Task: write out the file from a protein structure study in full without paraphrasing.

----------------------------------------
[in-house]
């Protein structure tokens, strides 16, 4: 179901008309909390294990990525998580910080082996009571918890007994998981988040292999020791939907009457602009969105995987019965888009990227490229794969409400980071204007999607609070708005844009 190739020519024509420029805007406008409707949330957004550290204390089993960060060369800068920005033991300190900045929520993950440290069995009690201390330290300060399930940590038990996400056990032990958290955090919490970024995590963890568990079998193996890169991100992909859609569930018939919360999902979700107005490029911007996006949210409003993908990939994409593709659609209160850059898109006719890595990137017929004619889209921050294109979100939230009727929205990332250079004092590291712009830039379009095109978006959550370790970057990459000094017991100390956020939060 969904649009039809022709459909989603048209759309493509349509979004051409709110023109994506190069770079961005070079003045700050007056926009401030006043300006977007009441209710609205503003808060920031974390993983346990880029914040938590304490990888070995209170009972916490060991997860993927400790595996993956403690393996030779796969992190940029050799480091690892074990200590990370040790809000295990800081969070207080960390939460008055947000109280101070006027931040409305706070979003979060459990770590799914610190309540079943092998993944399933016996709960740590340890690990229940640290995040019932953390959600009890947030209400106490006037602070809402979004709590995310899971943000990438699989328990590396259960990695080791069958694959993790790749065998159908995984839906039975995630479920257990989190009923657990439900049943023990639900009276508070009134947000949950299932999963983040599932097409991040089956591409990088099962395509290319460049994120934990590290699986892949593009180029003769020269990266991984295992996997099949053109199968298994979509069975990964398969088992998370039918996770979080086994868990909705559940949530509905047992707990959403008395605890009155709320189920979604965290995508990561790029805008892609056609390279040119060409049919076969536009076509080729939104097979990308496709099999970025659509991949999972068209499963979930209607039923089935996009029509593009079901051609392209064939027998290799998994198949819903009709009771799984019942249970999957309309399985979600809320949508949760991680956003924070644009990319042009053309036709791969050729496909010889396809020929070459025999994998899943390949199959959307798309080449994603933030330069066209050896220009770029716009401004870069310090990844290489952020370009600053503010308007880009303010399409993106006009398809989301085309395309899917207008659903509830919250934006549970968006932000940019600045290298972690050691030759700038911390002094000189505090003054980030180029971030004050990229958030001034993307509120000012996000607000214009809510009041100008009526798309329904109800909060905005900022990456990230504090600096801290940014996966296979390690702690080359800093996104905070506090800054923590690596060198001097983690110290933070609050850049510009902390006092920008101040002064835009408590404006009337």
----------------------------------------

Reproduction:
[in-house]
């Protein structure tokens, strides 16, 4: 179901008309909390294990990525998580910080082996009571918890007994998981988040292999020791939907009457602009969105995987019965888009990227490229794969409400980071204007999607609070708005844009 190739020519024509420029805007406008409707949330957004550290204390089993960060060369800068920005033991300190900045929520993950440290069995009690201390330290300060399930940590038990996400056990032990958290955090919490970024995590963890568990079998193996890169991100992909859609569930018939919360999902979700107005490029911007996006949210409003993908990939994409593709659609209160850059898109006719890595990137017929004619889209921050294109979100939230009727929205990332250079004092590291712009830039379009095109978006959550370790970057990459000094017991100390956020939060 969904649009039809022709459909989603048209759309493509349509979004051409709110023109994506190069770079961005070079003045700050007056926009401030006043300006977007009441209710609205503003808060920031974390993983346990880029914040938590304490990888070995209170009972916490060991997860993927400790595996993956403690393996030779796969992190940029050799480091690892074990200590990370040790809000295990800081969070207080960390939460008055947000109280101070006027931040409305706070979003979060459990770590799914610190309540079943092998993944399933016996709960740590340890690990229940640290995040019932953390959600009890947030209400106490006037602070809402979004709590995310899971943000990438699989328990590396259960990695080791069958694959993790790749065998159908995984839906039975995630479920257990989190009923657990439900049943023990639900009276508070009134947000949950299932999963983040599932097409991040089956591409990088099962395509290319460049994120934990590290699986892949593009180029003769020269990266991984295992996997099949053109199968298994979509069975990964398969088992998370039918996770979080086994868990909705559940949530509905047992707990959403008395605890009155709320189920979604965290995508990561790029805008892609056609390279040119060409049919076969536009076509080729939104097979990308496709099999970025659509991949999972068209499963979930209607039923089935996009029509593009079901051609392209064939027998290799998994198949819903009709009771799984019942249970999957309309399985979600809320949508949760991680956003924070644009990319042009053309036709791969050729496909010889396809020929070459025999994998899943390949199959959307798309080449994603933030330069066209050896220009770029716009401004870069310090990844290489952020370009600053503010308007880009303010399409993106006009398809989301085309395309899917207008659903509830919250934006549970968006932000940019600045290298972690050691030759700038911390002094000189505090003054980030180029971030004050990229958030001034993307509120000012996000607000214009809510009041100008009526798309329904109800909060905005900022990456990230504090600096801290940014996966296979390690702690080359800093996104905070506090800054923590690596060198001097983690110290933070609050850049510009902390006092920008101040002064835009408590404006009337």